Kevin: Mulgrew was definitely the highlight of the episode. Her stress crested and broke in just the right way. I often think of her with the needles in her head when I am feeling close to snapping and briefly wonder if my dopamine levels are secretly being toyed with. Russ' line reading on flogged makes me chuckle. He nailed the extremely dry humor Nimoy imbued Vulcan's with in TOS.

Matthew: This was a really nice Jeri Ryan performance. When the Dctor's voice was in Seven's head, she did a whale of a job showing very subtle reactions, and trying to not look like she's watching the aliens directly in front of her.

Kevin: Totally. That scene is the turbolift was really gangbusters. It was super creepy.

Matthew: Rosemary Forsyth as Alzen was pretty good. She seemed serious and sober initially, but then quite snarky as Janeway pushed her. I wished that she had gotten more to do, a better case to present.

Kevin: Maybe they could have looped in the Phage, even if it wouldn't have made sense from a timing perspective. That would have imported the interesting ethics of the problems. But yeah, she was great at being the right level of imperious.

Production Values

Matthew: There is a fair amount of makeup to admire here, none more so than on Janeway's deterioration. They colored her face well and frizzed her hair convincingly. The devices in the "phased" world had a nice look, too, if perhaps their purposes were questionable... (I thought they were genetically modifying people?) Chakotay's age makeup was pretty effective, too, among the best age makeup on Trek.

Kevin: I agree on the makeup jobs, for both Chakotay and Neelix actually. I liked the phased effect on the equipment, but thought the designs veered either into "oldtimey dental gear" or "purposefully creepy looking." A middle ground that implied their 'legitimate' purpose would have helped. Some of the more complicated pieces just looked like they were hauling modern art around the ship.

Matthew: The holodeck art studio makes another appearance, with a period-dressed Doctor. It was all very good. The aliens were typical bland Voyager aliens, in the vein of the first two seasons. The ships were relatively convincing CGI creations, and I liked the effects of Voyager racing through the binary pulsars, and the alien ships' destruction.

Kevin: Overall, I agree it was good. I think they did a good job with the light balance, too. The long shots of the ship entering and leaving the pulsars was well done.


Matthew: All in all, I'm at a 3 on this. I'm not really docking it on originality, because good ideas are worth repeating, and there are individual wrinkles based on our characters here. But while entertaining, the story lacks ambition and depth in terms of ideas.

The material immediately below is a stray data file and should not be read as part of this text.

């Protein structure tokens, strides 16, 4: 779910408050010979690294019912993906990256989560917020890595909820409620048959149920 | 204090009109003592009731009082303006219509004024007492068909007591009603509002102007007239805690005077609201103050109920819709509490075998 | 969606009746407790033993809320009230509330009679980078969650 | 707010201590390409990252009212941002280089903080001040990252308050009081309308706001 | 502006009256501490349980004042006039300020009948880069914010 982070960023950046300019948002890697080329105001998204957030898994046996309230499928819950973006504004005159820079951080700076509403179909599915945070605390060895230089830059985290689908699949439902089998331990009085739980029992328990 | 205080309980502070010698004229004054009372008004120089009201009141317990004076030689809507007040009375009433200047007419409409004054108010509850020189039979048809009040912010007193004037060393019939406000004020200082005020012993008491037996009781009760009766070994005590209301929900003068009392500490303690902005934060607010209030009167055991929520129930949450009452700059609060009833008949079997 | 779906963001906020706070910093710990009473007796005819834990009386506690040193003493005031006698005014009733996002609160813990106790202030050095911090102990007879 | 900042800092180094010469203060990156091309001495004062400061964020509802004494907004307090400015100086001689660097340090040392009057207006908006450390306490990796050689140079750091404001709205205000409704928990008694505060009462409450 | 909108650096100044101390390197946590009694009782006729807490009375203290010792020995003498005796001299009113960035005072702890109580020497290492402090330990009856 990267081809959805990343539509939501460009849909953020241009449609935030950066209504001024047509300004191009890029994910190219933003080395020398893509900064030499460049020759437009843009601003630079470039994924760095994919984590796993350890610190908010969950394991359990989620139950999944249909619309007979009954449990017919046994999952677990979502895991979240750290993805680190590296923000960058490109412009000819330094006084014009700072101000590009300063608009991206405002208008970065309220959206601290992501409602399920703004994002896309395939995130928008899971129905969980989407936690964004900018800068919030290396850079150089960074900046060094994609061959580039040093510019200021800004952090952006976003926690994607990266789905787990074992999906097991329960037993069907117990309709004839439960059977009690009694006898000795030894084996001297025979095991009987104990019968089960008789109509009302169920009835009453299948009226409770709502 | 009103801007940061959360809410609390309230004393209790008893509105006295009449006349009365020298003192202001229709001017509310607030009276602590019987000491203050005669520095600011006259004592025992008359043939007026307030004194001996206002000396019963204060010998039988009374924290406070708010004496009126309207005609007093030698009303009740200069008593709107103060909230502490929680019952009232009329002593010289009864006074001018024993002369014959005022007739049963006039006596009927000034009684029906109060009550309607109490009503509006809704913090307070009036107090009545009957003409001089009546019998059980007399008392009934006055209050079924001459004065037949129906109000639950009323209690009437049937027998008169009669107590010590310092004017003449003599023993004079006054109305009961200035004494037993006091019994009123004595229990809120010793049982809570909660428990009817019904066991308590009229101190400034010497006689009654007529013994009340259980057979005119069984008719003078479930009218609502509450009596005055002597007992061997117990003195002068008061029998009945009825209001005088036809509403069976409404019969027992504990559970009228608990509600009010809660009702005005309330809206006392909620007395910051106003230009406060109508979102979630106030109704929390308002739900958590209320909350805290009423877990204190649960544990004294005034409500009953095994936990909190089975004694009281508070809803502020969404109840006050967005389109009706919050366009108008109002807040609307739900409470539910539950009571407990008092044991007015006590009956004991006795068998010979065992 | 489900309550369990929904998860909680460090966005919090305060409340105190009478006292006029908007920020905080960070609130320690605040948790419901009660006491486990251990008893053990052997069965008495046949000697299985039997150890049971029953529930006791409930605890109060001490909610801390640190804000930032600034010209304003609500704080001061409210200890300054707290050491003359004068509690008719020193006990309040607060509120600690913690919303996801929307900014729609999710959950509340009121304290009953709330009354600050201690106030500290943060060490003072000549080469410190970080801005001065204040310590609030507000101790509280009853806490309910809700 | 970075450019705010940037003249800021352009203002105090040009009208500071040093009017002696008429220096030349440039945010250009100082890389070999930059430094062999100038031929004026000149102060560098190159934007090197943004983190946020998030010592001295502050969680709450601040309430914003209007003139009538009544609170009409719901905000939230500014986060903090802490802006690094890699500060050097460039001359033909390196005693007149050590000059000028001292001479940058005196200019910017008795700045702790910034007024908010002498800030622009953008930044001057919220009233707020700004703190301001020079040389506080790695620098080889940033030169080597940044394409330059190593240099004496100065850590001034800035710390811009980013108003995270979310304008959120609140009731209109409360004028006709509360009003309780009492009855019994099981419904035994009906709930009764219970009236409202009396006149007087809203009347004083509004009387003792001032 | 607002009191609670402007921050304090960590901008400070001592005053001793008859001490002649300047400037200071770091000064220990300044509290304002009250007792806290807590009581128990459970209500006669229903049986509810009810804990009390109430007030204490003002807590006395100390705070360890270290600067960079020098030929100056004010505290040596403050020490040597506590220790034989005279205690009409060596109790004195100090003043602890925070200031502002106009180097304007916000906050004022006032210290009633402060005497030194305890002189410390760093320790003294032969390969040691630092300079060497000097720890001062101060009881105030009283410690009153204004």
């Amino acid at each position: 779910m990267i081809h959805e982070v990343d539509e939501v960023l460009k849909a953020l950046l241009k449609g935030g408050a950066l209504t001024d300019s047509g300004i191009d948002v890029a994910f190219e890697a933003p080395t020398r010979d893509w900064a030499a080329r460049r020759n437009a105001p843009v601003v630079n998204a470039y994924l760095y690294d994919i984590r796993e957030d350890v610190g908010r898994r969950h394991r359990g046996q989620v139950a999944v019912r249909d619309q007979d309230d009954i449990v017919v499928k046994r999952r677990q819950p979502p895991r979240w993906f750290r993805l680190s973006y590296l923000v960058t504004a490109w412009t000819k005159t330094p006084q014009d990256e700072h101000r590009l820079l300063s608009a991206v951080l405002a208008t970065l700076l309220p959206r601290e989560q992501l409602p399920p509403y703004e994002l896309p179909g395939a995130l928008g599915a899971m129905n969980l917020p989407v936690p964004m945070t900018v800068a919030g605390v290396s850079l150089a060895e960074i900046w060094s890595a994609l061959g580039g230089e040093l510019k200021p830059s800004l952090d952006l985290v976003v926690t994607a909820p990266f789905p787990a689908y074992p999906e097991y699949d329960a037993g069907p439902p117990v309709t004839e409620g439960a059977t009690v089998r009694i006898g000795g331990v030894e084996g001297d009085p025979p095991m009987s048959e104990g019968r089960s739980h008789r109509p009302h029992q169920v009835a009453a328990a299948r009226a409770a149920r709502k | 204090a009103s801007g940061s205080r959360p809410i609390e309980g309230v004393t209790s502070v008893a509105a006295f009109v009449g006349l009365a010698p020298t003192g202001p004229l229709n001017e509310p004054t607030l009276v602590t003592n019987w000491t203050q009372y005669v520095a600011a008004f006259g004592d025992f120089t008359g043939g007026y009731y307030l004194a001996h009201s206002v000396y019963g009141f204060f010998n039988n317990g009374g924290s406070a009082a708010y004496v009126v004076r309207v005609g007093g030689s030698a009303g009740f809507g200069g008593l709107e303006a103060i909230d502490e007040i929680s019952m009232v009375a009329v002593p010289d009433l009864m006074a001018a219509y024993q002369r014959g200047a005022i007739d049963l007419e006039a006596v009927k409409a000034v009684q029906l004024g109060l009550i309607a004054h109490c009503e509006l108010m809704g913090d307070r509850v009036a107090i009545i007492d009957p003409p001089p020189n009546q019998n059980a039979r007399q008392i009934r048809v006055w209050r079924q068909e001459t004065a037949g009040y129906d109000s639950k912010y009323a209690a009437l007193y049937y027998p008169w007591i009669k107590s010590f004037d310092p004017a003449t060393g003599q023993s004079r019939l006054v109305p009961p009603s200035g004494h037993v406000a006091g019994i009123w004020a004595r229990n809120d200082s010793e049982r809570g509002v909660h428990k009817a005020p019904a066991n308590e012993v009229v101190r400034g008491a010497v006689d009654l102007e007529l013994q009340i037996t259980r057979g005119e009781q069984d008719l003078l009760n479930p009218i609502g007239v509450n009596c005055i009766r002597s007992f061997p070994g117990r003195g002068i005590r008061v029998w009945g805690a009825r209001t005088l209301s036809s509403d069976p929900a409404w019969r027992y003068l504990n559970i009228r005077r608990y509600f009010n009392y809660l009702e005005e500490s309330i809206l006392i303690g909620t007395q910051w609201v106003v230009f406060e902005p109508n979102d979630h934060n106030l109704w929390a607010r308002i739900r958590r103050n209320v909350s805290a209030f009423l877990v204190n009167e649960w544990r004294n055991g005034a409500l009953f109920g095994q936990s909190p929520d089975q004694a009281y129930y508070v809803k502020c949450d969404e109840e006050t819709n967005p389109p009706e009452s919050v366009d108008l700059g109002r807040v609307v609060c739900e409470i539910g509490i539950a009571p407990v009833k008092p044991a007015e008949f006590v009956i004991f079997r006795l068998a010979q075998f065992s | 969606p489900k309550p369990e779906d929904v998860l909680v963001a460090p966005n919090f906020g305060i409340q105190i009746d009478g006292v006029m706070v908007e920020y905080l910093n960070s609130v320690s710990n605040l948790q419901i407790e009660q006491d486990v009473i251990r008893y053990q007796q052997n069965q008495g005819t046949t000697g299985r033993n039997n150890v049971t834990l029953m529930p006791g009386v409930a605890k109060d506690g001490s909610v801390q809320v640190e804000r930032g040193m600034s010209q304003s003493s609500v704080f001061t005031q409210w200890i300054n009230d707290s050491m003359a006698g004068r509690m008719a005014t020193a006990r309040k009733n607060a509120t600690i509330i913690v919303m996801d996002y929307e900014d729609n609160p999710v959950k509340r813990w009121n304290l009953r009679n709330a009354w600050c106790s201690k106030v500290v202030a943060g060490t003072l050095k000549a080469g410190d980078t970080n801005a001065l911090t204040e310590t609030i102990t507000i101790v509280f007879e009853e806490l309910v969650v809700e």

Kevin: With a more convincing case for the experiments to continue, this had the basic parts of a 5. Still, it's interesting to watch, and entertaining to see Janeway really put through the wringer. I agree with a 3. That makes a total of 6.


  1. I dont think it was necessary to explore the animal experimentation angle in this episode for it to be good. It is perfectly conceivable that an alien race would consider humans inferior enough to want to experiment on them and not give a shit that they are sentient beings. Remember when Picard was tortured and the Cardassian said humans have children too but they just dont love them like we do? I assume something similar went on here. "Yea sure they bleed and have feelings but they are just lesser than us so it is justified."

    Making it about animal experimentation and the ethics thereof would have made this a different story altogether and we get to see that in the Season 5 episode Nothing Human, which explores this wonderfully and where Crell Moset asks this very question of the Doctor when confronted about the ethical considerations, he states that about how half the medical knowledge on Earth came through experiments on lower animals. When The Doctor says "but not people" Moset, rightfully so, rebuts by saying that it is convenient to draw a line between higher and lower species to justify experiment on one and not the other.

    I think this episode was more about the crew and how thy handle these things.
    I loved Janeway's disheveled look and hair and that she felt there were hot needles poking around her brain and we they actually were. As you guys say, there were a lot of fun scenes in there. The reaction of the crew here is what makes this so much fun. Watching Janeway become unhinged and being irritated at the most basic things.
    Torres and Tom sneaking around making out in corridors and etc and getting
    caught by Tuvok.

    1. I think this episode was good. I think it just could have been a bit better if they had provided more of an argument for the aliens' actions, whether it was based on cognitive superiority or not.

      Like stories about Nazi eugenics and experiments, it's just plain interesting to see someone justify horrible actions.